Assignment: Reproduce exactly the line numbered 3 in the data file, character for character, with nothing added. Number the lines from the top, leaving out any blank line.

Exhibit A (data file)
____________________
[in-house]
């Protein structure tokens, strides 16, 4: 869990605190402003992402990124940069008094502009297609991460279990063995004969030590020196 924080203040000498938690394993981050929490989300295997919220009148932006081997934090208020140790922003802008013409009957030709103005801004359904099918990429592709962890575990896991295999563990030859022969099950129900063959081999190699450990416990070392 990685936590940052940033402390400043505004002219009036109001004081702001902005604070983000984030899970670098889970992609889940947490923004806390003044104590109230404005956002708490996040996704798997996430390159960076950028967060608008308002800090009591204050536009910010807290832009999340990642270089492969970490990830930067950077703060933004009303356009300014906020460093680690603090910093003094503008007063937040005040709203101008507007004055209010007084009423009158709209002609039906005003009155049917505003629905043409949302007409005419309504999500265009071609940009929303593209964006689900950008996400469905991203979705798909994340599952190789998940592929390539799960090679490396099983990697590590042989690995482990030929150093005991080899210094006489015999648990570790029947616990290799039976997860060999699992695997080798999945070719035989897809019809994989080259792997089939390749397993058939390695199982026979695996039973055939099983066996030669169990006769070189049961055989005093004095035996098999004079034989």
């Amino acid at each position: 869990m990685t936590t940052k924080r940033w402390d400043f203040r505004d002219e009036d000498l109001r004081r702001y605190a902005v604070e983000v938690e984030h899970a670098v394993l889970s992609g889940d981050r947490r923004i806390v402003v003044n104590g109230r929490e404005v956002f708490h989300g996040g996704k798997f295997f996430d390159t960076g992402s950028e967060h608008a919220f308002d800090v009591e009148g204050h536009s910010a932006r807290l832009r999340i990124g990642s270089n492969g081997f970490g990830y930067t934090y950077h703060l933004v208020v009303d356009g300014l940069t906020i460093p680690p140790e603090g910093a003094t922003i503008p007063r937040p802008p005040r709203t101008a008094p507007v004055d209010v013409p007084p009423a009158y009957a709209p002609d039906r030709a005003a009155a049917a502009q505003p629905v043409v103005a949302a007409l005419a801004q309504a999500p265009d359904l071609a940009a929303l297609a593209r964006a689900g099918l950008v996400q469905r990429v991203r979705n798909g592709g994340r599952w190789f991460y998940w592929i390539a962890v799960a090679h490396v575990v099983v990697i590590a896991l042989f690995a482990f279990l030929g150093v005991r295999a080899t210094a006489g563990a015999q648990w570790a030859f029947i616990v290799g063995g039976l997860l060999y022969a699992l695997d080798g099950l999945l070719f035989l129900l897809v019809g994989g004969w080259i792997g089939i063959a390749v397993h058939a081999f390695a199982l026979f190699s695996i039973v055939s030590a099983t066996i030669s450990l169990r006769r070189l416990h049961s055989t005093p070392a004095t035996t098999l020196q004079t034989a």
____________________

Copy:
């Amino acid at each position: 869990m990685t936590t940052k924080r940033w402390d400043f203040r505004d002219e009036d000498l109001r004081r702001y605190a902005v604070e983000v938690e984030h899970a670098v394993l889970s992609g889940d981050r947490r923004i806390v402003v003044n104590g109230r929490e404005v956002f708490h989300g996040g996704k798997f295997f996430d390159t960076g992402s950028e967060h608008a919220f308002d800090v009591e009148g204050h536009s910010a932006r807290l832009r999340i990124g990642s270089n492969g081997f970490g990830y930067t934090y950077h703060l933004v208020v009303d356009g300014l940069t906020i460093p680690p140790e603090g910093a003094t922003i503008p007063r937040p802008p005040r709203t101008a008094p507007v004055d209010v013409p007084p009423a009158y009957a709209p002609d039906r030709a005003a009155a049917a502009q505003p629905v043409v103005a949302a007409l005419a801004q309504a999500p265009d359904l071609a940009a929303l297609a593209r964006a689900g099918l950008v996400q469905r990429v991203r979705n798909g592709g994340r599952w190789f991460y998940w592929i390539a962890v799960a090679h490396v575990v099983v990697i590590a896991l042989f690995a482990f279990l030929g150093v005991r295999a080899t210094a006489g563990a015999q648990w570790a030859f029947i616990v290799g063995g039976l997860l060999y022969a699992l695997d080798g099950l999945l070719f035989l129900l897809v019809g994989g004969w080259i792997g089939i063959a390749v397993h058939a081999f390695a199982l026979f190699s695996i039973v055939s030590a099983t066996i030669s450990l169990r006769r070189l416990h049961s055989t005093p070392a004095t035996t098999l020196q004079t034989a």